AMAM Masterpiece Spotlight: Peter Paul Rubens’ “The Finding of Erichthonius”
The subject of this work by Rubens comes from Ovid’s Metamorphoses: the daughters of Cecrops, the King of Attica, had been entrusted by Athena with a basket they were explicitly told not to open. It contained the baby Erichthonius, son of Vulcan and Gaia, whose legs were in the form of snakes. Naturally, they opened the basket (the youngest daughter, Aglauros, is seen in this act in the AMAM painting), where, to their shock, they found the deformed child. According to some accounts, they were so horrified at the sight, they threw themselves from the heights of the Athenian Acropolis. Art historian Julius Held, however, noted that in the Oberlin painting, Ovid’s version of the tale is depicted, as no harm comes to the daughters and as a landscape-not the rocky outcropping of the Acropolis-is seen in the background.
The AMAM canvas is a fragment of the complete work, whose composition can be deduced through preliminary sketches, prints, and a number of copies. The complete painting was in the collection of the Duc de Richelieu in 1676, but by 1786 when it appeared in an auction as “a female gardener,” it had been significantly cut down, and overpainted: Erichthonius had been covered over by blossoms, so that the entire composition looked like a young girl with a basket of flowers; the various limbs of her sisters, seen in the AMAM work, had also been overpainted. In 1939, the Rubens scholar Ludwig Burchard recognized the composition from a Rubens print, and suggested cleaning the work, after which the original composition was discovered.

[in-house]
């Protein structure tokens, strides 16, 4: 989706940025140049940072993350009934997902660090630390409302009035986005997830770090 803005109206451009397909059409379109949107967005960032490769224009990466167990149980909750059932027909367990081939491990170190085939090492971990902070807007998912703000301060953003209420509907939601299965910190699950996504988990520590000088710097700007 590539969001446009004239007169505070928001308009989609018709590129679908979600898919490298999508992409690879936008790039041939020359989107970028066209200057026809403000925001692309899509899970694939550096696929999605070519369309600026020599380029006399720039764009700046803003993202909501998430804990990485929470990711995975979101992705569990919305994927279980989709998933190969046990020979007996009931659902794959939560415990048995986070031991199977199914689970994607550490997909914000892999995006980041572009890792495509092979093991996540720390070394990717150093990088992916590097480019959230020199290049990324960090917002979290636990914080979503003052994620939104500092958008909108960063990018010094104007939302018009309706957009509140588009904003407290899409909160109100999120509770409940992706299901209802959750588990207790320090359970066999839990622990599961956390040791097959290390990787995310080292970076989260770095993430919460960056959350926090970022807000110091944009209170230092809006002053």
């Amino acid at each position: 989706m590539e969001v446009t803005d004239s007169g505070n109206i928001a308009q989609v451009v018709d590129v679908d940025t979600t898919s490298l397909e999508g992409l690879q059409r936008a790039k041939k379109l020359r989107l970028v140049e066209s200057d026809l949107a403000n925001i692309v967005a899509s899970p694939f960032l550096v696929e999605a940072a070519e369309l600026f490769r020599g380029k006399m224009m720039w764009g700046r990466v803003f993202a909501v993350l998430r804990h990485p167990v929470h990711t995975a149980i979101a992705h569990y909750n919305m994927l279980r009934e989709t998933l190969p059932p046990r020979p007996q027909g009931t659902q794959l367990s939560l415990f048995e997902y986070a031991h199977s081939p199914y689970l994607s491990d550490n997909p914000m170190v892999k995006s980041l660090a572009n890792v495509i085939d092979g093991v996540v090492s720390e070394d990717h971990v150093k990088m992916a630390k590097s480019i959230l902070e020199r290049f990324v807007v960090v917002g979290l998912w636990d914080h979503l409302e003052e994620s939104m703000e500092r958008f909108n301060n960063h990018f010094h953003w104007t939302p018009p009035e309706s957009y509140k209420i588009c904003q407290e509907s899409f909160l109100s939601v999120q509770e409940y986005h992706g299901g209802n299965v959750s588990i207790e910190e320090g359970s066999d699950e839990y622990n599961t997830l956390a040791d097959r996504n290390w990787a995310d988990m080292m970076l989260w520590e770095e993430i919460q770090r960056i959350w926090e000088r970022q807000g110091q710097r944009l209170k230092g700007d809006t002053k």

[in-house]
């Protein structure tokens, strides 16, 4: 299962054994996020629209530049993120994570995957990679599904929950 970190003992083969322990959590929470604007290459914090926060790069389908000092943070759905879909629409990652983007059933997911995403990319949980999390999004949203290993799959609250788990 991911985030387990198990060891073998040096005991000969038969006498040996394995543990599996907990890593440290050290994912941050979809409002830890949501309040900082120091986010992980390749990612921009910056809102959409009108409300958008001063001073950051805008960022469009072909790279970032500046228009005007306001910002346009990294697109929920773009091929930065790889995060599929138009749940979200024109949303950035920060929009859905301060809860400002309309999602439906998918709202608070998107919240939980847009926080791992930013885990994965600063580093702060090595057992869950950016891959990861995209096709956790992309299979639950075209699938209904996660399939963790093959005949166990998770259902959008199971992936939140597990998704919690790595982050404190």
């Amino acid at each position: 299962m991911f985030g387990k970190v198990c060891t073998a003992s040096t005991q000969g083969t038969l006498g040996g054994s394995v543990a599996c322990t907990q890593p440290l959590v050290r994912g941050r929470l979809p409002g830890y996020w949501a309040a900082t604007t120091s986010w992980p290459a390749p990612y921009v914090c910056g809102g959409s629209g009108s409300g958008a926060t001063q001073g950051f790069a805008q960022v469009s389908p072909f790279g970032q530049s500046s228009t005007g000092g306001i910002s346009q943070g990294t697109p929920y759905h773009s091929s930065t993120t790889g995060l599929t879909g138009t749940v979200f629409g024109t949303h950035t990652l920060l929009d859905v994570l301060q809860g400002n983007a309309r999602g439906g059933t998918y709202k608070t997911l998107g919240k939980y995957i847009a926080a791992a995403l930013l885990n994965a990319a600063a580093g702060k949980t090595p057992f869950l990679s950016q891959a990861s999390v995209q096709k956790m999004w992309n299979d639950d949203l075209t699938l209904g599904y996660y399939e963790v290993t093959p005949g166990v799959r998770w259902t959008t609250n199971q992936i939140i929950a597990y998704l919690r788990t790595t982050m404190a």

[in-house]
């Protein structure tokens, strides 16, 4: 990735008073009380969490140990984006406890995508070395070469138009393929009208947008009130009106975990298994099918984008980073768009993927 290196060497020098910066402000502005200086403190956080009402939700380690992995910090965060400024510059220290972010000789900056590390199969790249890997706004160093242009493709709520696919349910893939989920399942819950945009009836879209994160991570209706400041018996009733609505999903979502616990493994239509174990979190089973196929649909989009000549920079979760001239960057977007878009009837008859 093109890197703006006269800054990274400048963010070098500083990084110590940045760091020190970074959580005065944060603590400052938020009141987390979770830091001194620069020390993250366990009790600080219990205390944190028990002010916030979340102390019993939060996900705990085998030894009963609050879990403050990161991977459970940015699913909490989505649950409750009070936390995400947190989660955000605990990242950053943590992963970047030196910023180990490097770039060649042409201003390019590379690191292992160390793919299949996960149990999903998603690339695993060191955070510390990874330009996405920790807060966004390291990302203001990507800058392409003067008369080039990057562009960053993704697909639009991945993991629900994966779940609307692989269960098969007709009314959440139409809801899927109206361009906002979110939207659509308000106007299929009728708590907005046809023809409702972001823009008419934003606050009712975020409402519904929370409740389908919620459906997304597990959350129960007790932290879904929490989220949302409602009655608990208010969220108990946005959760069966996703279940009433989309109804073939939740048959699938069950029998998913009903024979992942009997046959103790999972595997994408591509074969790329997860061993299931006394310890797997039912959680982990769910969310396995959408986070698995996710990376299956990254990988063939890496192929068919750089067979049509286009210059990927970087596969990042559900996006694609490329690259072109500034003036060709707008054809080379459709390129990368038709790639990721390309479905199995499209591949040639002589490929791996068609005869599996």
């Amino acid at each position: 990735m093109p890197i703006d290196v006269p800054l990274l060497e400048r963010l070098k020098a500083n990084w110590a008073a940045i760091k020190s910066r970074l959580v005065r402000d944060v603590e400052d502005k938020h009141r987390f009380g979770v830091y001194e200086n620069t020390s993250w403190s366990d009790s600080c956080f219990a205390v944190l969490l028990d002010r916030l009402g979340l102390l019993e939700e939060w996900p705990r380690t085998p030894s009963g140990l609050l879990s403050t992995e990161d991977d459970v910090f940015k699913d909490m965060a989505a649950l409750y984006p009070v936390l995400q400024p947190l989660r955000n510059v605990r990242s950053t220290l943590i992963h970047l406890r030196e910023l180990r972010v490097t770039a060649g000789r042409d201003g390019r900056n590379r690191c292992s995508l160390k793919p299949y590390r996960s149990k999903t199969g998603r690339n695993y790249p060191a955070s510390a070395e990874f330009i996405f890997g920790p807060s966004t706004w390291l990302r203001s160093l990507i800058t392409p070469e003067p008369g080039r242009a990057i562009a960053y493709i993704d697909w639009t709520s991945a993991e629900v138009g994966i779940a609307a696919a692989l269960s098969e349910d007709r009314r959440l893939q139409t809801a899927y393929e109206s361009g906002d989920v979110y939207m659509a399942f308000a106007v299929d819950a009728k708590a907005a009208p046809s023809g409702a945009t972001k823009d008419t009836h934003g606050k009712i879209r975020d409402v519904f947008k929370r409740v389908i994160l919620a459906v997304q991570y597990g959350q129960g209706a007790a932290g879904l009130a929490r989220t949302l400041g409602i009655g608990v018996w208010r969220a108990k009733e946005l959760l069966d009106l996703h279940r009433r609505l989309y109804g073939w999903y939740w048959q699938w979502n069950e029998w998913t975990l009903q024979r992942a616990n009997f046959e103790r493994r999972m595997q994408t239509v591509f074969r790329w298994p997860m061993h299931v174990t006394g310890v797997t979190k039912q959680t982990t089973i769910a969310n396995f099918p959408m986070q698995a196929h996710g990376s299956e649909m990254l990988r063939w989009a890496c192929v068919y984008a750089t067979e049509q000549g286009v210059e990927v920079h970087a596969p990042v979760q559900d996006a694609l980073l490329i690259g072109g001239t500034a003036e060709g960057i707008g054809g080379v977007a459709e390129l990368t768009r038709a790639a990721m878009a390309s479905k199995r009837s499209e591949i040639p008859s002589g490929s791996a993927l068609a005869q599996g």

The painting is from the last decade of Rubens’s life, and displays the brilliant coloration, sheen of silks and satins, and free handling for which he is known. Rubens was the foremost Flemish artist of the seventeenth century, and was widely known throughout Europe for his inspired compositions and sumptuous coloring. He ran a large studio and served as painter to the Duke of Mantua, the Spanish and French courts, the Habsburgs, and a vast array of other notables, often serving both as artist and diplomat.
The AMAM collection contains a print after the painting by the Flemish artist Pieter van Sompel, as well as two drawings by Rubens, showing The Mystic Marriage of Saint Catherine and the Head of an Old Man.